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1.1. Background
Systemic lupus erythematous (SLE) is a multisystem autoimmune disorder
that is characterized by widespread immune dysregulation, formation of
autoantibodies and immune complexes, resulting in inflammation and potential
damage to a variety of organs. It is not uncommon for children to present with
non-specific symptoms, and little else, and be treated for a presumed infection,
including tuberculosis with subsequent evaluation revealing the diagnosis of
lupus, requiring aggressive management. A high index of suspicion must be
maintained for the diagnosis of SLE in adolescent children, particularly girls.
Systemic lupus erythematosus (SLE) derives its name from the typical facial rash,
which resembles the malar erythema of a wolf. It is a multi system involving
autoimmune connective tissue disease of unknown etiology. It is characterized by
the marked diversity and heterogeneity in clinical course as well as presentation.
The clinical pattern of lupus has been changed dramatically in recent decades
from originally an acute fatal disease to the chronic inflammatory autoimmune
disease, occasionally fatal. It is somewhat like an inflammatory syndrome for
there is no single abnormality that can definitely establish the diagnosis. As a
result criteria have been developed and modified in an attempt to make a precise
diagnosis with high sensitivity and specificity.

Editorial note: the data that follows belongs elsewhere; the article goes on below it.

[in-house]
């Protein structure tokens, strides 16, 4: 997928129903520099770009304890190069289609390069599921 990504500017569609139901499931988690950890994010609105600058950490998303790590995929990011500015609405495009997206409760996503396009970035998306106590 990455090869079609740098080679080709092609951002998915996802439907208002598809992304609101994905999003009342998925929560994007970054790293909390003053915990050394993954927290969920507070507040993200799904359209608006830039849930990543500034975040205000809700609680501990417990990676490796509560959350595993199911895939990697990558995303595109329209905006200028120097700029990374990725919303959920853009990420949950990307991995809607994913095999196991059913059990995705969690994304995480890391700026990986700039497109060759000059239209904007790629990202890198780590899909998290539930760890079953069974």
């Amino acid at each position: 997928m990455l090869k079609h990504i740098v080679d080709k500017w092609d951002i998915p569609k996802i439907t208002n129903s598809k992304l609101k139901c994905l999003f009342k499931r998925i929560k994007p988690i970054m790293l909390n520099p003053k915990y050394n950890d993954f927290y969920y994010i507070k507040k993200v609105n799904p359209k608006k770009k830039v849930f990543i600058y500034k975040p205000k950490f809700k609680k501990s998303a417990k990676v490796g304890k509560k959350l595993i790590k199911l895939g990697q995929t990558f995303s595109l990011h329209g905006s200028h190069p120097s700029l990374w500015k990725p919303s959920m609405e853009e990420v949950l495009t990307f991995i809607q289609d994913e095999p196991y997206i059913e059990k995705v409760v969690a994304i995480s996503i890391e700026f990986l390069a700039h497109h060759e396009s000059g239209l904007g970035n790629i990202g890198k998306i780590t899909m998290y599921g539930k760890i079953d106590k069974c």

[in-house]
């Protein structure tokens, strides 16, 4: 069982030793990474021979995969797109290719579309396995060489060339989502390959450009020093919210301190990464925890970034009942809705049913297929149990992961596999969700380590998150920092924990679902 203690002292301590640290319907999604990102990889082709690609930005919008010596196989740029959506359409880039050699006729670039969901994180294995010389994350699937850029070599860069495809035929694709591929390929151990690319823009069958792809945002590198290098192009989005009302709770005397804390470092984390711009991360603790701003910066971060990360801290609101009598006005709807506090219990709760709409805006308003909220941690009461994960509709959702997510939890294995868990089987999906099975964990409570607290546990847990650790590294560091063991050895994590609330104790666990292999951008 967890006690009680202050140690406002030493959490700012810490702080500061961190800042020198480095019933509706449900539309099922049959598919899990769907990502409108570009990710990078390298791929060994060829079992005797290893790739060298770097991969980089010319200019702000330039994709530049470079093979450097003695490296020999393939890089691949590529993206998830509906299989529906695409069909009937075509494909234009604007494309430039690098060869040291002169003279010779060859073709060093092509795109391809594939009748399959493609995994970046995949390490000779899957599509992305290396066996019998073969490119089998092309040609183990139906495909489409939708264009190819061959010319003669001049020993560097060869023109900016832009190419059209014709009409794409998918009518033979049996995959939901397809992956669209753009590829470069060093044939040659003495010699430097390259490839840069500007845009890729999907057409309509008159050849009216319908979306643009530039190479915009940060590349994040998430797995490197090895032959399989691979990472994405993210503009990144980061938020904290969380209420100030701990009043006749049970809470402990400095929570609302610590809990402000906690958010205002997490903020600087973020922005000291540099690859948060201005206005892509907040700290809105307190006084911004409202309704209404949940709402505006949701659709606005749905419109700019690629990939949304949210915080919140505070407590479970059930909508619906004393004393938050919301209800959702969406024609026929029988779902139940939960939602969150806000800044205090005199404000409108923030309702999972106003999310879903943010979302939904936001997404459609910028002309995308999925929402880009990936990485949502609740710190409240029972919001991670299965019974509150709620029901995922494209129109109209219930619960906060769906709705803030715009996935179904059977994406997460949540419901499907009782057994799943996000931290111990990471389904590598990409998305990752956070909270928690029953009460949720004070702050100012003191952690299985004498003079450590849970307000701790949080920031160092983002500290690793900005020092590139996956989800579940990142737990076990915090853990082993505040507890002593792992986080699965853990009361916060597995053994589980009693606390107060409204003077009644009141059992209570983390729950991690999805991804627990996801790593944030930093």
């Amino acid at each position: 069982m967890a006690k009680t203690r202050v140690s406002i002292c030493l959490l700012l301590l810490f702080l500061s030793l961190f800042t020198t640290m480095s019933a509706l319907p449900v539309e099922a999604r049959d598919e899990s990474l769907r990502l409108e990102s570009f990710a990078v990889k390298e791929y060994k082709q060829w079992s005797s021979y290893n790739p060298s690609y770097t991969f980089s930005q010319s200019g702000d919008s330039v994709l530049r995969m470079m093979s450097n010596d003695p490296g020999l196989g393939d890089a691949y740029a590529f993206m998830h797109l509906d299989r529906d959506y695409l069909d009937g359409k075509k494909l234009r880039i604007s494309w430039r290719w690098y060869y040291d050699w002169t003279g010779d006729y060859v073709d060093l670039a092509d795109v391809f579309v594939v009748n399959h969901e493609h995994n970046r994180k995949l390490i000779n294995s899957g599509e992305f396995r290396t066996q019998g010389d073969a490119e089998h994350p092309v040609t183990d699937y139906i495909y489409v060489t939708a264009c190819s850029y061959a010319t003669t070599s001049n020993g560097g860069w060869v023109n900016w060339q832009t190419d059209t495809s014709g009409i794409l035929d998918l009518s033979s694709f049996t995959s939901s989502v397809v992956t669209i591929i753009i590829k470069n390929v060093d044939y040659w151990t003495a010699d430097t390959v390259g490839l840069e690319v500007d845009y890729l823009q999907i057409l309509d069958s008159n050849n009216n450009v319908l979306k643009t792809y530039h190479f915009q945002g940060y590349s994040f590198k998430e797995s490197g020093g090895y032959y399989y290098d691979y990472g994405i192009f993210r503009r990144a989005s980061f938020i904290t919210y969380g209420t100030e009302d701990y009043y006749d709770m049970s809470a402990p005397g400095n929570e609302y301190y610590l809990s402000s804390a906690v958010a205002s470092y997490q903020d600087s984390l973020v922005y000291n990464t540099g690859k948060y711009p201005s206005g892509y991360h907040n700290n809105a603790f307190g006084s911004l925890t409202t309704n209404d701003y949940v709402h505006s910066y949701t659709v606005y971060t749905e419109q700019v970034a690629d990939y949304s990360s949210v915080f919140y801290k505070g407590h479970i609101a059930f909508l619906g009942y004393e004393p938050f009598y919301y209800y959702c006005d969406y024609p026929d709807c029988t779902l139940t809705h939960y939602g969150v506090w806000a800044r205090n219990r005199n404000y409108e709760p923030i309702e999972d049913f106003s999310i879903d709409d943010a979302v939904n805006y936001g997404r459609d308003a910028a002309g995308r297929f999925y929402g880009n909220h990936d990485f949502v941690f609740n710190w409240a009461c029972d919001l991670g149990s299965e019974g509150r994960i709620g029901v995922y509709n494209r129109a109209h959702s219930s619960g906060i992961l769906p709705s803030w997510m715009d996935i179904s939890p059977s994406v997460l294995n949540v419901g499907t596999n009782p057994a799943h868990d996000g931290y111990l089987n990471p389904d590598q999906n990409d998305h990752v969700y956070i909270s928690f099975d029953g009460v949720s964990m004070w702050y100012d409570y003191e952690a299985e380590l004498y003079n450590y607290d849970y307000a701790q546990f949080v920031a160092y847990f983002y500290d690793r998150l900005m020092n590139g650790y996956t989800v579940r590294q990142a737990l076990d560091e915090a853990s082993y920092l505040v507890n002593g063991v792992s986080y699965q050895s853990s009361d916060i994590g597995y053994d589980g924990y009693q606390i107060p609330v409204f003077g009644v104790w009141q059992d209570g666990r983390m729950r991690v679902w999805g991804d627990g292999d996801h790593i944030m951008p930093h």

Pediatric SLE (pSLE) represents approximately 15-20 % of all SLE patients. It
is more common in females than in males, with a female to male ratio varying
from 2.3:1 to 9:1, depending on the study. The incidence of the disease varies
according to different ethnic groups. SLE is more common in African-American
females. McCarty DJ etc. reported the annual incidence of SLE is two and half
times more in African-American females than that in white females. Also in
Oriental population in North America, the disease appears to be aggressive and is
associated with a higher mortality. According to a survey conducted in two
decades ago in Shanghai, the prevalence of the disease is around 70 per 100,000
people and 113 per 100,000 in female population. It is estimated that there are

one million patients in China. Both genetic factors and sex hormone are
contributed to the developing of the disease. If a family member has SLE, the
likelihood of SLE increases with approximately 30 % for identical twins and 5%
for other first-degree relatives. In Caucasian females the incidence of SLE with
onset before age of 19 years is between 6 and 18.9 cases per 100,000, while it is
20-30 per 100,000 in African American females and 16-36.7 per 100,000 in
Puerto Rican females. The diagnosis of pSLE is rare before the age of 10, and the
average age at presentation is 12.1 years. Disease damage and mortality in pSLE
have been linked to different risk factors which include young age at diagnosis,
male sex and non-white ethnicity (African American, Asian, and Hispanic).
African Americans tend to have a greater prevalence and a more severe renal and
neuropsychiatric disease (NPSLE). However, the association between any of
these risk factors and a poor prognosis remains controversial.
Although SLE can occur at any age, more than 60 % of patients experience the
onset of disease between ages from 13 to 40 years old and female patients are
predominant which accounts 90 % of the patient population. So it is also a
disease that mainly involves the women of childbearing age. Anyhow the illness
in male is no milder despite the low incidence.